Do employees have the right to be accompanied at disciplinary investigation meetings?
Employees do not have the statutory right to be accompanied at disciplinary investigation meetings. Under s.13(4) of the Employment Relations Act 1999, the right to be accompanied applies to only those disciplinary hearings that could result in: the administration of a formal warning; the taking of some other action (for example dismissal or other disciplinary sanctions); or the confirmation of a warning or other action already issued or taken (ie an appeal hearing).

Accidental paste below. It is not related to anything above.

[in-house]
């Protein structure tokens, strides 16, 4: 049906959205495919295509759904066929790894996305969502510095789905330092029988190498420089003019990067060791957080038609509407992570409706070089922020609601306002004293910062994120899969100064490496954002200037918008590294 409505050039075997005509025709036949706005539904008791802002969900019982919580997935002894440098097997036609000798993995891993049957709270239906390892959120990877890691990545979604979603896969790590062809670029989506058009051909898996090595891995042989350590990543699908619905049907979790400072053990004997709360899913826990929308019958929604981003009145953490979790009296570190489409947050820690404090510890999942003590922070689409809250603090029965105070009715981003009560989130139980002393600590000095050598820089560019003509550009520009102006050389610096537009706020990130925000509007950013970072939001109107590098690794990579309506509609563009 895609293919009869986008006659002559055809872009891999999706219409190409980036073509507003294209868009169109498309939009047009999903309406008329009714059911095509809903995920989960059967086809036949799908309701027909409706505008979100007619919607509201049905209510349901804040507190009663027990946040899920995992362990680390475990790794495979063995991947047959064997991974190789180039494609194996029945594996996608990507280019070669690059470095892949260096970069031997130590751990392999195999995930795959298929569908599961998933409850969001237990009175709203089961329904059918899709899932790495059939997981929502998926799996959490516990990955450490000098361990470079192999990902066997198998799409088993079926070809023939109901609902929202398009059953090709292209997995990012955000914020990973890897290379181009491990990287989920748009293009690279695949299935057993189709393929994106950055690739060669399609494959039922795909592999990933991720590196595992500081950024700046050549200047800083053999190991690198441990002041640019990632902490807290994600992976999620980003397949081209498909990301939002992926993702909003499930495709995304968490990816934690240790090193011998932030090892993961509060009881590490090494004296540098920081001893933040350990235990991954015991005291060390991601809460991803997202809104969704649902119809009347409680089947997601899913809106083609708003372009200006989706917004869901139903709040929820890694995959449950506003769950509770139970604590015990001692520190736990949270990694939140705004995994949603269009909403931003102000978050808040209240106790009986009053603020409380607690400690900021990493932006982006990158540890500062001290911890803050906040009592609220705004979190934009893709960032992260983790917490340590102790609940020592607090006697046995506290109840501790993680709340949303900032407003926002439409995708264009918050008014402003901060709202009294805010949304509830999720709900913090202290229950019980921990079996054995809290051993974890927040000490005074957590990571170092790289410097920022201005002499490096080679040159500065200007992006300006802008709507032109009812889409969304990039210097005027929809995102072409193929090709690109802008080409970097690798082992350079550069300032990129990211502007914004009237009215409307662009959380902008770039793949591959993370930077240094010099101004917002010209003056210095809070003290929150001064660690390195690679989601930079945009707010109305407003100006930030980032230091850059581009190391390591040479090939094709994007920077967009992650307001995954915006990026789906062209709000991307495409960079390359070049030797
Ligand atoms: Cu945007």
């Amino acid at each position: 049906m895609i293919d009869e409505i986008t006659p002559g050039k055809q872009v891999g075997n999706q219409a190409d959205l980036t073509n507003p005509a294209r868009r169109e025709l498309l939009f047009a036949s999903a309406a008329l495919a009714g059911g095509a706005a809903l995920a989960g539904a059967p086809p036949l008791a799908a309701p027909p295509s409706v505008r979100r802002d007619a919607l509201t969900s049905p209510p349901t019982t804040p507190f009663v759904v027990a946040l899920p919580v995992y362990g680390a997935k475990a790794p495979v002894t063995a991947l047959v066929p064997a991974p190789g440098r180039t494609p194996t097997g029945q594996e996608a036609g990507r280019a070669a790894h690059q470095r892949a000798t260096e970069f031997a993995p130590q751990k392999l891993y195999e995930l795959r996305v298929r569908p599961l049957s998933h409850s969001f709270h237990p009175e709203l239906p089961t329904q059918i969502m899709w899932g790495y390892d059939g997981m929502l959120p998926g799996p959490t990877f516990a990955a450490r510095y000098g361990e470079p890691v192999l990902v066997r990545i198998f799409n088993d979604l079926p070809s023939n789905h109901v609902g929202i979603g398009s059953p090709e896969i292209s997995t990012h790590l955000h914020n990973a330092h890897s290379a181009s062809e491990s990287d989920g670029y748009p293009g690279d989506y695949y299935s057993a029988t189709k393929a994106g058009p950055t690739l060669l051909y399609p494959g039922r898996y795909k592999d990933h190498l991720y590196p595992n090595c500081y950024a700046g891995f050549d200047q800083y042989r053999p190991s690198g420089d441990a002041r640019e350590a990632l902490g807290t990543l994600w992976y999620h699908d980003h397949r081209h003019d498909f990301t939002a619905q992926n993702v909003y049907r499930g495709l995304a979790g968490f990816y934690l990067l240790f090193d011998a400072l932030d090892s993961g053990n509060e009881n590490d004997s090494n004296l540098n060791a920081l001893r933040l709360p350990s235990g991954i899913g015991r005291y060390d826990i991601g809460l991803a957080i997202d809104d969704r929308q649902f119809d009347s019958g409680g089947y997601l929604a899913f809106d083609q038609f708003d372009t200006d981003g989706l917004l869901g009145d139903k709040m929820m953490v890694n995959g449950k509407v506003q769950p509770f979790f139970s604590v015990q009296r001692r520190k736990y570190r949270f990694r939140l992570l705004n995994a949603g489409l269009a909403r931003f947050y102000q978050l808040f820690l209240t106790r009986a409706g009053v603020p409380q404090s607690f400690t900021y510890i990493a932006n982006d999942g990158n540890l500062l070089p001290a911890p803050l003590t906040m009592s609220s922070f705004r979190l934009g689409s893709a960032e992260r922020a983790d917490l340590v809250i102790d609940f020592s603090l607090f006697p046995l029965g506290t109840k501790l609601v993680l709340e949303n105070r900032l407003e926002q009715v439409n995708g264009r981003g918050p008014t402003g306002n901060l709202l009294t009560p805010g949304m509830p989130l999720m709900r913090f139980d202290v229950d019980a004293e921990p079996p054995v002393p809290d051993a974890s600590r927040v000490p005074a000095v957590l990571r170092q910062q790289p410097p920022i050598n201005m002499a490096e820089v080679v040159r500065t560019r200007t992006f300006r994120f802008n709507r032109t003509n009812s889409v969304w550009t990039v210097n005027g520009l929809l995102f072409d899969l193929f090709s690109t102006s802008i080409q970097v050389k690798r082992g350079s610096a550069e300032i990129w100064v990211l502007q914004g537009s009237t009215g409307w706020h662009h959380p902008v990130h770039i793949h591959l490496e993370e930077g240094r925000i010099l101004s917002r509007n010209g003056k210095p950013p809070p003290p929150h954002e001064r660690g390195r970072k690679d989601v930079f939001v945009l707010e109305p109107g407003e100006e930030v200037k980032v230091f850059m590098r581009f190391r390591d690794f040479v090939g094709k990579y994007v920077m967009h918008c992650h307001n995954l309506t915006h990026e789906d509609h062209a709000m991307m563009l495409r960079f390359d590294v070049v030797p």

Although the statutory right does not apply to an investigatory meeting, an employee may have the right to be accompanied under the employer's own disciplinary procedure.
If the employee has not been given the right to be accompanied, the employer should be careful to ensure that an investigatory meeting does not turn into a disciplinary hearing that could result in a warning or some other sanction. If sufficient evidence has been gathered at any point in the meeting, or if the employee admits misconduct, the employer should adjourn the meeting and reconvene it at a later date when the employee can exercise his or her right to be accompanied.